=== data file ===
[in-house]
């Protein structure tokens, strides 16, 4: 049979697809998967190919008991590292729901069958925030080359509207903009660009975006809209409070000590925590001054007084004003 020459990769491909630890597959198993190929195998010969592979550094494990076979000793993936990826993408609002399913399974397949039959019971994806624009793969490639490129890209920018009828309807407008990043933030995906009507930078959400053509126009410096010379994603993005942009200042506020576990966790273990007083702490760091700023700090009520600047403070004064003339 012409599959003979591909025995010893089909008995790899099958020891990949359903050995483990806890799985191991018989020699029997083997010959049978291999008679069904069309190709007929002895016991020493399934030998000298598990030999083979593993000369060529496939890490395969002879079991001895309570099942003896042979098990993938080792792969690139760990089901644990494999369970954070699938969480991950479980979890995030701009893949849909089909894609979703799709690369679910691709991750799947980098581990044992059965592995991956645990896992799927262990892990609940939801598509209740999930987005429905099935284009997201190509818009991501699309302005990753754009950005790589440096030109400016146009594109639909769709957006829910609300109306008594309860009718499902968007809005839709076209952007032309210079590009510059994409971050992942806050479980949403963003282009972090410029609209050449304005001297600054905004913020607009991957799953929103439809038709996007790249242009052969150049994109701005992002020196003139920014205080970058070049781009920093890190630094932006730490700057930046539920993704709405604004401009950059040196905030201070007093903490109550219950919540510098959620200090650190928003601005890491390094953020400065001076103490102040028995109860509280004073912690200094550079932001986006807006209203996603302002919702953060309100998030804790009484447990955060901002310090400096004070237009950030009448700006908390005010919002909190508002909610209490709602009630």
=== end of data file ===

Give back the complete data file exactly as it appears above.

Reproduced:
[in-house]
């Protein structure tokens, strides 16, 4: 049979697809998967190919008991590292729901069958925030080359509207903009660009975006809209409070000590925590001054007084004003 020459990769491909630890597959198993190929195998010969592979550094494990076979000793993936990826993408609002399913399974397949039959019971994806624009793969490639490129890209920018009828309807407008990043933030995906009507930078959400053509126009410096010379994603993005942009200042506020576990966790273990007083702490760091700023700090009520600047403070004064003339 012409599959003979591909025995010893089909008995790899099958020891990949359903050995483990806890799985191991018989020699029997083997010959049978291999008679069904069309190709007929002895016991020493399934030998000298598990030999083979593993000369060529496939890490395969002879079991001895309570099942003896042979098990993938080792792969690139760990089901644990494999369970954070699938969480991950479980979890995030701009893949849909089909894609979703799709690369679910691709991750799947980098581990044992059965592995991956645990896992799927262990892990609940939801598509209740999930987005429905099935284009997201190509818009991501699309302005990753754009950005790589440096030109400016146009594109639909769709957006829910609300109306008594309860009718499902968007809005839709076209952007032309210079590009510059994409971050992942806050479980949403963003282009972090410029609209050449304005001297600054905004913020607009991957799953929103439809038709996007790249242009052969150049994109701005992002020196003139920014205080970058070049781009920093890190630094932006730490700057930046539920993704709405604004401009950059040196905030201070007093903490109550219950919540510098959620200090650190928003601005890491390094953020400065001076103490102040028995109860509280004073912690200094550079932001986006807006209203996603302002919702953060309100998030804790009484447990955060901002310090400096004070237009950030009448700006908390005010919002909190508002909610209490709602009630």